This feature allows the developer to write XML code to contain the bulk of the test suite definition. Much of the test generation process is automated via recording to the XML. Not all java coding requirements have been eliminated via this implementation. It was not the goal to completely replace the java coding, but provide a efficient means of defining and manipulating the test cases to drive GUI components testing. A iterative pattern can be used when recording via the XML, so that new code can be inserted easily. Modified code remains unchanged. 

The Foundation 

In order to develop the XML interfaces implemented in the JFCUnit classes, a base XML JUnit framework was developed to provide building blocks which could be re-used by other projects. 

The framework provides for definitions of properties via XML. These properties are held in a scoping fashion to allow for properties to be used between test cases. Each test case defined in the XML has access to the properties defined in the parent test case and grandparent test cases. Parent level can be implicitly accessed via specifying the name of the property only or explicitly accessed by prefixing the name with the appropriate number of "../" parent references. Properties can be substituted in attribute values by using the following convention "${name}" where "name" is the name of the property to be substituted. Property substitutions can be combined to create composite attribute values. 

Procedures can also be defined at the suite and test case levels. These procedures follow the same scoping rules as the properties. The parent reference can also be used in the definition of a procedure to place the procedure at a higher level in the scope. This allows for the generation of procedure libraries. 

Two procedure names are reserved for integration of "setUp" for JUnit's TestCase.setUp() method and "tearDown" for TestCase.tearDown() method. 

The XML interface is easily extendable by the test developers. A custom tag handler can be developed to integrate Java code back into the XML. These custom tag handlers can be registered/unregistered via the XML script definition. Permanent tag handlers defined by the JFC XML framework can be overridden and restored.  

Example foundation concepts in  XML:

<?xml version="1.0" encoding="UTF-8"?>
<suite name="My Test Cases">
    <!-- Define a doc tag handler to allow the embed doc into the test case. -->
    <taghandlers action="add" tagname="doc" classname="junit.extensions.xml.elements.NoOpTagHandler"/>
    <!-- A Suite level procedure -->
    <procedure name="setUp">
        <!-- Show popup with "Starting Test" -->
        <echo message="Starting Test" mode="dialog/>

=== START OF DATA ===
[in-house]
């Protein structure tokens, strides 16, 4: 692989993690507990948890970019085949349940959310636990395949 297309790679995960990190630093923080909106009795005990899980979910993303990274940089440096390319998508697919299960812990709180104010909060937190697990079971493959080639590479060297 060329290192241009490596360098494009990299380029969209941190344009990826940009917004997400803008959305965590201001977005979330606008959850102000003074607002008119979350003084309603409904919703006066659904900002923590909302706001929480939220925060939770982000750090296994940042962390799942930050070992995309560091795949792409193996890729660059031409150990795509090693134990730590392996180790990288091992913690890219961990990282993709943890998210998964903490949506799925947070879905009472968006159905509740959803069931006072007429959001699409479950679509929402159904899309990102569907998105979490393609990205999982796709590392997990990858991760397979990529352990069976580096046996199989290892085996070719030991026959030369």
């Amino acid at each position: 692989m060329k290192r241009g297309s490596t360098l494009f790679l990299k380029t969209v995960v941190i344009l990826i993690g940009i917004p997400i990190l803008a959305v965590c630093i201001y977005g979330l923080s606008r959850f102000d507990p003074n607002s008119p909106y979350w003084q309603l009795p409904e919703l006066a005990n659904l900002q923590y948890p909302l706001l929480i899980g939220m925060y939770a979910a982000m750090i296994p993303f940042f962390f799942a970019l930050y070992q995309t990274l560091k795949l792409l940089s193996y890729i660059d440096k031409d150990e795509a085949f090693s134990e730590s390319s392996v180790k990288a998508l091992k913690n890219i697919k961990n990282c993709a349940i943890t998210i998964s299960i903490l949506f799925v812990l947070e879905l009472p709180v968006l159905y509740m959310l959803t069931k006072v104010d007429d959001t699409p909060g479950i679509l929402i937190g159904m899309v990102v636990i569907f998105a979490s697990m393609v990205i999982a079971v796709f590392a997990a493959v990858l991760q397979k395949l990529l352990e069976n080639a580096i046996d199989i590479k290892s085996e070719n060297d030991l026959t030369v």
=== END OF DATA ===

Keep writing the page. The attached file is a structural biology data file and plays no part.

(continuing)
<procedure name="tearDown">
        <!-- Show popup with "Test Complete" -->
        <echo message="Test Complete" mode="dialog/>
    <!-- Load a procedure library -->
    <file name="library.xml"/>
    <suite name="My Internal test suite">
        <!-- a procedure defined in a internal suite -->
        <procedure name="Another procedure">
           <!-- return a value to the calling test case -->
           <!-- to the value of the result property     -->
           <property name="../suitetest" value="${result}"/>

        <test name="Test Procedure">
           <procedure name="setUp">
              <!-- one ../ takes us to the test case scope  -->
              <!-- two ../ takes us to the test suite scope -->
              <procedure call="../../setUp"/>
           <procedure name="TEST">
               This is a custom tag handler and should be
               ignored since the doc is mapped to the NoOp
               (No Operation) tag handler.
           <!-- expample of calling and passing a property -->
           <procedure call="TEST" result="true"/>
           <procedure call="Another procedure"/>


Example of a procedure library:

<?xml version="1.0" encoding="UTF-8"?>
<suite name="Library">
    <!-- Define a custom tag handler -->
    <!-- Tag handlers are global in nature. Thus they are not scoped. -->
    <taghandlers action="add" tagname="mytagHandler" classname="customPackage.CustomTagHandler"/>
    <!-- A Library procedure -->
    <!-- NOTE: the subtlety of using the ../ to place the Login procedure -->
    <!--       into the parent test suite scope. Without this the         -->
    <!--       procedure would only be visible to tests and suites        -->
    <!--       contained in this XML.                                     -->
    <procedure name="../Login">
      <mytagHandler .../>
    <!-- A Library procedure -->
    <procedure name="../Logout">

Generic XML language elements

Several language elements have been created to help support the generation of robust test scripts in XML.

Choose/When/Otherwise - A choose when otherwise construct has been adopted from the XLS transforms to allow for branching logic within the XML test cases.